The managers and professors who called the police and private security onto campus and constructed media campaigns to justify this security presence were writers of books on social movements, antiracist critical theorists, cadres of the antiapartheid movement. They had now assumed the role of protectors of the institutions built under conditions of racial capitalism for the affirmation of white colonial subjectivity. They relied for support on many of the white middle-class academics at the university who are socialized into high levels of security in their private homes, heavily fortified against the break-ins and theft that accompany such high levels of inequality. This is a contradiction in which the university has come to specialize as it has absorbed critical ideas and language from waves of movements, but is in its daily life privatized and separated from those movements. The attention to interesting, emergent social forms without any real stake in their unfolding reproduces a strained relationship between theoretical and political commitments. There is often a reliance on a certain “romance of education”34—the dream of the inherent goodness and worth of education—as a way to obscure this contradiction and dismiss an attention to praxis. “The primary question,” writes Rodríguez of abolitionist pedagogy, “is whether and how the act of teaching can effectively and radically displace the normalized misery, everyday suffering, and mundane state violence that are reproduced and/or passively condoned by both hegemonic and critical/counter-hegemonic pedagogies.”35 Critique is not enough unless it is pitched toward its terms in the world. In times of protest, these matters tend to become clearer. Asher Gamedze, an intellectual in the student movement working in its education and writing committees, and a free jazz musician, wrote: “To the academics who write papers on radical politics but are sweating in their offices when students and other workers are chowing stun grenades outside, time is up.”36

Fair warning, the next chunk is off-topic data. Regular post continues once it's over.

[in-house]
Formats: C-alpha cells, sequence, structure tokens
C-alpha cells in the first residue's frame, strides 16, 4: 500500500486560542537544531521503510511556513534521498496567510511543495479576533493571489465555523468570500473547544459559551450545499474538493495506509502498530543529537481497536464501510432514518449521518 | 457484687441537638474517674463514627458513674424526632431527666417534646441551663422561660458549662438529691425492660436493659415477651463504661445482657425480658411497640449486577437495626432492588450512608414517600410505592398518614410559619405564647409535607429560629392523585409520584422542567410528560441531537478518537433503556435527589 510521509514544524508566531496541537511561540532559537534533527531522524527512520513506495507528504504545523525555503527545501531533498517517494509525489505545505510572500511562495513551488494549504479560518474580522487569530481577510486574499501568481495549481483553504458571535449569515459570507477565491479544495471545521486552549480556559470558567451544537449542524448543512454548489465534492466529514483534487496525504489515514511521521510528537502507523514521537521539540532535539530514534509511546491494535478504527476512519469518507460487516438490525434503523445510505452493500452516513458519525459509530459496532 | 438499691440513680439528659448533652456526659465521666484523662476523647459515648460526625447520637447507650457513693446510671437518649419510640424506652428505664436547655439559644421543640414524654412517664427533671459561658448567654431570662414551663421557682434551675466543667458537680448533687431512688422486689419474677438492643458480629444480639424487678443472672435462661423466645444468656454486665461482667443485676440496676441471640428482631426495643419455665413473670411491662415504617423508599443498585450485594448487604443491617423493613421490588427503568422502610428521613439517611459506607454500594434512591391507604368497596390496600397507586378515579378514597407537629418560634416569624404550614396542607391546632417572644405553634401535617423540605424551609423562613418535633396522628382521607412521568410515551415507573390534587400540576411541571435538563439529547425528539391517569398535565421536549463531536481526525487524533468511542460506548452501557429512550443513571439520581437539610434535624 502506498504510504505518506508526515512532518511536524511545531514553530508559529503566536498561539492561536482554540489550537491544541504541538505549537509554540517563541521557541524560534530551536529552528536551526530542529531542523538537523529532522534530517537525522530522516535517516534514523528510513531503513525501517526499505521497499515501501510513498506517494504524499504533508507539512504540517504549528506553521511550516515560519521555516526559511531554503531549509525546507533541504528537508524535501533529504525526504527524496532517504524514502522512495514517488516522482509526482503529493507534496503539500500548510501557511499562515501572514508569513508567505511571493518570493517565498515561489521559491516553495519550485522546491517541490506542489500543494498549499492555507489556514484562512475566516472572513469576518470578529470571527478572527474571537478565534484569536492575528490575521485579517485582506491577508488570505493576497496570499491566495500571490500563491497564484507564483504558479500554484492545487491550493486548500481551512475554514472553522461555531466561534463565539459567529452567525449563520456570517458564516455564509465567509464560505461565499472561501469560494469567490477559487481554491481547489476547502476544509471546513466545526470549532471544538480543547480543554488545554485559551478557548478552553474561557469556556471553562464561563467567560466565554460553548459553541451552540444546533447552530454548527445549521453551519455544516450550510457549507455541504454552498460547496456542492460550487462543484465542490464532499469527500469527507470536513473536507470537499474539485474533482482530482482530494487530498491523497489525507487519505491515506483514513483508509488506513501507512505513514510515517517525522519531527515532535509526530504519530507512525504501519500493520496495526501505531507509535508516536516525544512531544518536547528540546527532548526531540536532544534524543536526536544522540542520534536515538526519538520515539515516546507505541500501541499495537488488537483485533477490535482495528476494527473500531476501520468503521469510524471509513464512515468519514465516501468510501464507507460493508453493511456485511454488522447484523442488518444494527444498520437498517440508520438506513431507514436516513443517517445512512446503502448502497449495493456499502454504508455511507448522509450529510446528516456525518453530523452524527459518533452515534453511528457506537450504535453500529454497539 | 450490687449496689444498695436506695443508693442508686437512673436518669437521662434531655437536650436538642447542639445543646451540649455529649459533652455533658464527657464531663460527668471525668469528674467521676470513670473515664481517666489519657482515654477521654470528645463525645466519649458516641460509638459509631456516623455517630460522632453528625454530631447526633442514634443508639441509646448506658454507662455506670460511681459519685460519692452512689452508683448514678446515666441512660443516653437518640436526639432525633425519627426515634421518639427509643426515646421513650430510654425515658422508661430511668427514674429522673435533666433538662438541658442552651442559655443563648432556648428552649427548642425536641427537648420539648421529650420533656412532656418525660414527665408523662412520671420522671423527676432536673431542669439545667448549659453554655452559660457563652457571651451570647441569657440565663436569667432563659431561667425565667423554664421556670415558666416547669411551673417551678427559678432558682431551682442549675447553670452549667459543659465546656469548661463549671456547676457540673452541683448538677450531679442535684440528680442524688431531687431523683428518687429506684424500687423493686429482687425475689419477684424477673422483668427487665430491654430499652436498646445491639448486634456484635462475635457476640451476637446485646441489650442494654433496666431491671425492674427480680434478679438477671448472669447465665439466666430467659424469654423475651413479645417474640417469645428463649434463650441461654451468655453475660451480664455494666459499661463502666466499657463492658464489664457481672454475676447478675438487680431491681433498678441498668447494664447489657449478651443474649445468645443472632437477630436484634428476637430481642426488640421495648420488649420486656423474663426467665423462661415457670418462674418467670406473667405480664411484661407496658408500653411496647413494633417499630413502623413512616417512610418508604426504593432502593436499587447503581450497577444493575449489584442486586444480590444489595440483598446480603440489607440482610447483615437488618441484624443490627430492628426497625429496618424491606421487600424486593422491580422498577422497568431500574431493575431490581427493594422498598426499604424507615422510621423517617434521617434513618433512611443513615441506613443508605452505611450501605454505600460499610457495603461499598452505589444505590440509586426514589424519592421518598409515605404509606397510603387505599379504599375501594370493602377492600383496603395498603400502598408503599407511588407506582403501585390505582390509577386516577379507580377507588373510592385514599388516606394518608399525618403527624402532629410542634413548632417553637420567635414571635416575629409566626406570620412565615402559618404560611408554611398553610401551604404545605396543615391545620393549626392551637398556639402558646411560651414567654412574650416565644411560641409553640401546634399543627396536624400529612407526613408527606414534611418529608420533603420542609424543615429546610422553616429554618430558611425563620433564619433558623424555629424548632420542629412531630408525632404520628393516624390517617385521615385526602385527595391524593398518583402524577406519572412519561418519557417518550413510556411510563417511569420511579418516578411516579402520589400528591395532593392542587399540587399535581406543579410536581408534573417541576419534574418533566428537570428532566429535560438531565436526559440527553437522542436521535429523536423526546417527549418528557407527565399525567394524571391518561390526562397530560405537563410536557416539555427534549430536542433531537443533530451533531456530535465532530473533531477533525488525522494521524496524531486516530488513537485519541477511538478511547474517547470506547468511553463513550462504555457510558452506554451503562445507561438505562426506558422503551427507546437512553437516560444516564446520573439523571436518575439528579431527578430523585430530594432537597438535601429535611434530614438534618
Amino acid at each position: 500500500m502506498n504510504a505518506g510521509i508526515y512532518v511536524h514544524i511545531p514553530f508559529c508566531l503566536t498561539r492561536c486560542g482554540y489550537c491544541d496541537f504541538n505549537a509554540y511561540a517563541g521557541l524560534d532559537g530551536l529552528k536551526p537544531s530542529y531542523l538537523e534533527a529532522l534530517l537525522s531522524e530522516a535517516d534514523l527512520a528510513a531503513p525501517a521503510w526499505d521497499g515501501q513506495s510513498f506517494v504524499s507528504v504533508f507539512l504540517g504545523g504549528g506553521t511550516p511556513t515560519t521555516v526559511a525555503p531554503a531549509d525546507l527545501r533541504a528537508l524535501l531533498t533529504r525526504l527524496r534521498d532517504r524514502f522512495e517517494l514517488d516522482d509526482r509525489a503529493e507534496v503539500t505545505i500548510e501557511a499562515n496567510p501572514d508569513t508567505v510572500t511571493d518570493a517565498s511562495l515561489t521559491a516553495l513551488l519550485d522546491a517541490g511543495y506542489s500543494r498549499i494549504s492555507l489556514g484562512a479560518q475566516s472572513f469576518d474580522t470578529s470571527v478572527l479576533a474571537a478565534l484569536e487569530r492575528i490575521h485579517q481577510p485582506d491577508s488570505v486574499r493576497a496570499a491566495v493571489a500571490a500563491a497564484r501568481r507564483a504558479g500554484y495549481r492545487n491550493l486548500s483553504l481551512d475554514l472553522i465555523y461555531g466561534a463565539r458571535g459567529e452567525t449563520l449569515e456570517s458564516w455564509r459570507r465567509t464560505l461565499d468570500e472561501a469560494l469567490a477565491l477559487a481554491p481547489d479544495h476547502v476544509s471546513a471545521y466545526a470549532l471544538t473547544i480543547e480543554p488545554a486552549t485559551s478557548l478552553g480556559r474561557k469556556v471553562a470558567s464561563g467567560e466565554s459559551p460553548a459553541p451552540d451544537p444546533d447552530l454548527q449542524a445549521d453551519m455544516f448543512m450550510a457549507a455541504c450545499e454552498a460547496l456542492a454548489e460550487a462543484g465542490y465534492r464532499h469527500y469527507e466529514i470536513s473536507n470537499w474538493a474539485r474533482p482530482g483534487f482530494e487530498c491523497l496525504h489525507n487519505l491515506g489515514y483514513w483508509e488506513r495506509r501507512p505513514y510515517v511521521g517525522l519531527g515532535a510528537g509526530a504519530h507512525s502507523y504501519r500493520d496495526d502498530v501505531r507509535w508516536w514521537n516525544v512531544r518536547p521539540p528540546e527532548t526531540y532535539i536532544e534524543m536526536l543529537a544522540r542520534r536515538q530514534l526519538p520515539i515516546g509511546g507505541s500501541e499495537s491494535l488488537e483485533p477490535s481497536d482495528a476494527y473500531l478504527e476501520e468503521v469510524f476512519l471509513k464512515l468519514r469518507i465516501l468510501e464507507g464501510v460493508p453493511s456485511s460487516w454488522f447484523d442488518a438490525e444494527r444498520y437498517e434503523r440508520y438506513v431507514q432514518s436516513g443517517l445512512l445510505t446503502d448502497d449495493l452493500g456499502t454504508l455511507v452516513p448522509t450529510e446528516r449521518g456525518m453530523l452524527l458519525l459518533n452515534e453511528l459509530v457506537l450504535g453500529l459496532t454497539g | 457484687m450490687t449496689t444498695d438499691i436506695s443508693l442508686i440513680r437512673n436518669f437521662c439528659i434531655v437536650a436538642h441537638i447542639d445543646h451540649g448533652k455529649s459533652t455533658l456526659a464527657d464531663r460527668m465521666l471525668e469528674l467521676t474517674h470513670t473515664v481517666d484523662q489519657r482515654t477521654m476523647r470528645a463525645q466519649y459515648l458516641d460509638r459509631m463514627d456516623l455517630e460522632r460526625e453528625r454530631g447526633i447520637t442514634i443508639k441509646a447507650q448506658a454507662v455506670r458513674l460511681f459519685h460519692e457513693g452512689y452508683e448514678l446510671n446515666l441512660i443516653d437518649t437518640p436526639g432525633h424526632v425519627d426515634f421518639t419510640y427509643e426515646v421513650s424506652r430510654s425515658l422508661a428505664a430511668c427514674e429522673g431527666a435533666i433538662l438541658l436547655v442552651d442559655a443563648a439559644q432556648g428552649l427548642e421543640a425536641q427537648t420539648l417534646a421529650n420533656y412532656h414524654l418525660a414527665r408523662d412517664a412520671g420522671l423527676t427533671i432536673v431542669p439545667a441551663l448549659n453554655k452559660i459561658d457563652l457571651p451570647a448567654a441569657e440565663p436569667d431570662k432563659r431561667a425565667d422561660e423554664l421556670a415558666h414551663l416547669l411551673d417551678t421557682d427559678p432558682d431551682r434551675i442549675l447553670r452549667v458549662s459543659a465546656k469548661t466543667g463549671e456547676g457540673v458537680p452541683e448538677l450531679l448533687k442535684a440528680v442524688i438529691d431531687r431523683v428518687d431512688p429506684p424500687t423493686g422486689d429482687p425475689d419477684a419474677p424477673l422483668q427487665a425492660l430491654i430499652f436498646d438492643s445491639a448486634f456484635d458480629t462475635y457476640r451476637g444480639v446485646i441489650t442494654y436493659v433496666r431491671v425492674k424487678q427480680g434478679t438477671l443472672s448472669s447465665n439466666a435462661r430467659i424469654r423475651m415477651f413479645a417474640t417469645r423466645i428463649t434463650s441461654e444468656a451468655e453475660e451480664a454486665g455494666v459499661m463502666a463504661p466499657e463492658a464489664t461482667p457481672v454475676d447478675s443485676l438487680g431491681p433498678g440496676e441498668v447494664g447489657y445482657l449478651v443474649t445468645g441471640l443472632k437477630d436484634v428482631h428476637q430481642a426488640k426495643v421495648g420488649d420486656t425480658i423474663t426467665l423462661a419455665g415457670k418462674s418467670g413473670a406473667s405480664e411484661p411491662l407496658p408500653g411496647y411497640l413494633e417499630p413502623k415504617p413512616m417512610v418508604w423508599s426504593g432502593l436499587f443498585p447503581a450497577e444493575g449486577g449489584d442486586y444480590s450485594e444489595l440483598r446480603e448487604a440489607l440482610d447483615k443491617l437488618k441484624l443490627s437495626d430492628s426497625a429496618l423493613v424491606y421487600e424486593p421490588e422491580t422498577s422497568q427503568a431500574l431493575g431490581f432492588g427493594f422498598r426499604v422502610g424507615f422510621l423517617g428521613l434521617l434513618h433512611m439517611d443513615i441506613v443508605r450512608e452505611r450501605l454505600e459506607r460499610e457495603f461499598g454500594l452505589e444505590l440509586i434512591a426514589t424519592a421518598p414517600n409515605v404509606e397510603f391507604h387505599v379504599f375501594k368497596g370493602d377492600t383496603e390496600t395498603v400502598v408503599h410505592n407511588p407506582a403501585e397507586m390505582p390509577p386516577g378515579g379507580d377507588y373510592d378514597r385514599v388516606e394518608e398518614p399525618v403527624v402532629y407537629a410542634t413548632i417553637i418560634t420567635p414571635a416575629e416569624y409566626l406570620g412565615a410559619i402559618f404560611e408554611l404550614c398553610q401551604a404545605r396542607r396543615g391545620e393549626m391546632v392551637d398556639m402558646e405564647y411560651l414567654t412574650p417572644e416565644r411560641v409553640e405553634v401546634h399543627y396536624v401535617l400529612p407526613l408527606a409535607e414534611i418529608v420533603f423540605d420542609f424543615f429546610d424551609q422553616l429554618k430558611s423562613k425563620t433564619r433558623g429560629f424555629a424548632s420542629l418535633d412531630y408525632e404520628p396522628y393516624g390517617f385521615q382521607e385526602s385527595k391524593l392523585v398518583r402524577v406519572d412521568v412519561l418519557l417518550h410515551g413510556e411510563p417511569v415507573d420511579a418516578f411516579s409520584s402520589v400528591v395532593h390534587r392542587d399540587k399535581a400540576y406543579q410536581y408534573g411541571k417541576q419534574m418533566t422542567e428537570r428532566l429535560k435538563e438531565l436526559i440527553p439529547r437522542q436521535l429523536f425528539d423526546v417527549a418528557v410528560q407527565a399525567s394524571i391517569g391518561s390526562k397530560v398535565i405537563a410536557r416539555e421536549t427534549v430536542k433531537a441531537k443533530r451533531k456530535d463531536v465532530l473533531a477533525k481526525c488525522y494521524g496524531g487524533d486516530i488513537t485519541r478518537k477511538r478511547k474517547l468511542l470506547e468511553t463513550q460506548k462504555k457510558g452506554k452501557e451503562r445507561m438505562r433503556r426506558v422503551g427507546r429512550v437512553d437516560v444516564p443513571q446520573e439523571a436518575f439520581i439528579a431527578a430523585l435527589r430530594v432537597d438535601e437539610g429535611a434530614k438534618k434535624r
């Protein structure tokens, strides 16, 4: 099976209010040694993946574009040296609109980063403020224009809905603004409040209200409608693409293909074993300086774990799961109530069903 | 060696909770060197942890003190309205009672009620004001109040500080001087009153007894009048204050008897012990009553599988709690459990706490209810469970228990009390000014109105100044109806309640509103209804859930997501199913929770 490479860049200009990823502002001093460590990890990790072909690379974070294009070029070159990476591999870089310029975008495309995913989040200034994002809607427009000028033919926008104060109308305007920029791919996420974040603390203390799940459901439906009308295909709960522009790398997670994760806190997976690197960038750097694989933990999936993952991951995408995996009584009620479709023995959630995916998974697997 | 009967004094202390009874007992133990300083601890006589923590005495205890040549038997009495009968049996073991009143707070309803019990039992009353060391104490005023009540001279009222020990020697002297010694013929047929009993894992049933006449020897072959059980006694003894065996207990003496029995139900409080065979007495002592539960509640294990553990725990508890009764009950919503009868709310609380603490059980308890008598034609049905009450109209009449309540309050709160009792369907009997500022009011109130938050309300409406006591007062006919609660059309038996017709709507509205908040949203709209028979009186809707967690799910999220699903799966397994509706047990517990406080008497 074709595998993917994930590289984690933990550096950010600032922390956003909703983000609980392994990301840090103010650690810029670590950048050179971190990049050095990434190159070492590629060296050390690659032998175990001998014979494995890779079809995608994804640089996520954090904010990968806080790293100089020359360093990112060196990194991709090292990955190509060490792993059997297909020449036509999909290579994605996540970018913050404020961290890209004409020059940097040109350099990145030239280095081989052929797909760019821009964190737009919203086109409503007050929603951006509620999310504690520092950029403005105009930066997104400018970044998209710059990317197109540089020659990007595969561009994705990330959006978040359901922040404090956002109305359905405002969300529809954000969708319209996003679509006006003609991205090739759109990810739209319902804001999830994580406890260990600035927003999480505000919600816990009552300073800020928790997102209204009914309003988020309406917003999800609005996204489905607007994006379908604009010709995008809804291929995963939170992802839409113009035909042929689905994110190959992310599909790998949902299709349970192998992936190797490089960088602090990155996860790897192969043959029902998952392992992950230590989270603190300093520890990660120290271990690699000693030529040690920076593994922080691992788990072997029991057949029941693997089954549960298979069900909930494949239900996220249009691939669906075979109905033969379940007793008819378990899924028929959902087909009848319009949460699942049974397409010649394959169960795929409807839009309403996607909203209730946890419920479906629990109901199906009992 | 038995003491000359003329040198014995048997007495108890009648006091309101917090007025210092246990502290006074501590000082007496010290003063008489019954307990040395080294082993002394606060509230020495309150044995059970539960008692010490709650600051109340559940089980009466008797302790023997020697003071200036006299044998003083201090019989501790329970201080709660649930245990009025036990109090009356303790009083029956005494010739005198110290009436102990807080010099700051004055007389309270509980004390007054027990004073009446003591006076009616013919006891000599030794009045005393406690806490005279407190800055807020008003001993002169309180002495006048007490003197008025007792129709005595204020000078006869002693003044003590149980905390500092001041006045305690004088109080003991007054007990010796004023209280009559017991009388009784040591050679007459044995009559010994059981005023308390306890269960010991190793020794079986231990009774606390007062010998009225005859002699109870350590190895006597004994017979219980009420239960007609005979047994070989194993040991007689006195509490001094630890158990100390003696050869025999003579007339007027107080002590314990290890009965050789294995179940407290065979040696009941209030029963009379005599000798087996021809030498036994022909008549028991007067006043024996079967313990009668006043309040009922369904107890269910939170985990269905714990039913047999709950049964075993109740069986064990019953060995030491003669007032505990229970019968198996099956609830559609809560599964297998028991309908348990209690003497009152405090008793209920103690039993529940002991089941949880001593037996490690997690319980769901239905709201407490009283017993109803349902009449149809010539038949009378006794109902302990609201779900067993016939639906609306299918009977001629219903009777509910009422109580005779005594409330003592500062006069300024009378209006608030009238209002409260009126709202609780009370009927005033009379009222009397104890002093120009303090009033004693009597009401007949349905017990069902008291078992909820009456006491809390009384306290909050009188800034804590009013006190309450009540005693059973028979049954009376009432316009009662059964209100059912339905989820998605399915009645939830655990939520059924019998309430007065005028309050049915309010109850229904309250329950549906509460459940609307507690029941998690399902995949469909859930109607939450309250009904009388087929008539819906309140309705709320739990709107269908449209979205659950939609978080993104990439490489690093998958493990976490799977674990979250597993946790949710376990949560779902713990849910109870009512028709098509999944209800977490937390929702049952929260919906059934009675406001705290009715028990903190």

We find it helpful to read the 1969 confrontation between Adorno and Marcuse not only because of its evocation in the midst of contemporary student struggle, not only because of the striking resonances between these contestations across time and space, but also because it is an exemplary instance of accounting for what critique is and does, a moment of reckoning forced onto the historical record through the encounter with political struggle. The starkness of this Frankfurt School encounter on the political possibilities and obligations of critical theory is brought on by the arrival of explicit political contestation at the site of the university itself. The 1968 student uprisings put the screws on critical theory, forcing it to confront its core methods and ideas: that no action, no thought, exists apart from its specific historical conditions, and the responsibility of intellectual labor is to articulate that condition, taking up a dialectical relationship to drive it on. “Critical” in this context signals the effort to understand the conditions of possibility in which one writes and acts and to pitch that labor toward the world as an immanent impulse to change it. “At the very heart of critical theory,” writes Martin Jay, “was an aversion to closed philosophical systems. . . . It does not think itself capable of giving permanent answers to the age-old questions about man's condition.”37 Rather, its commitments are to history, to the liveliness of thought as a worldly, historical process, at once with the world and against it. The subjectivity of the critical theorist is one that can metabolize the world in order not only to diagnose it, but to position that diagnosis as a force in the world and for the world, as an act of making time, in both senses: clearing some ground for nonrepetitive reflection, but also working toward making history, making new time.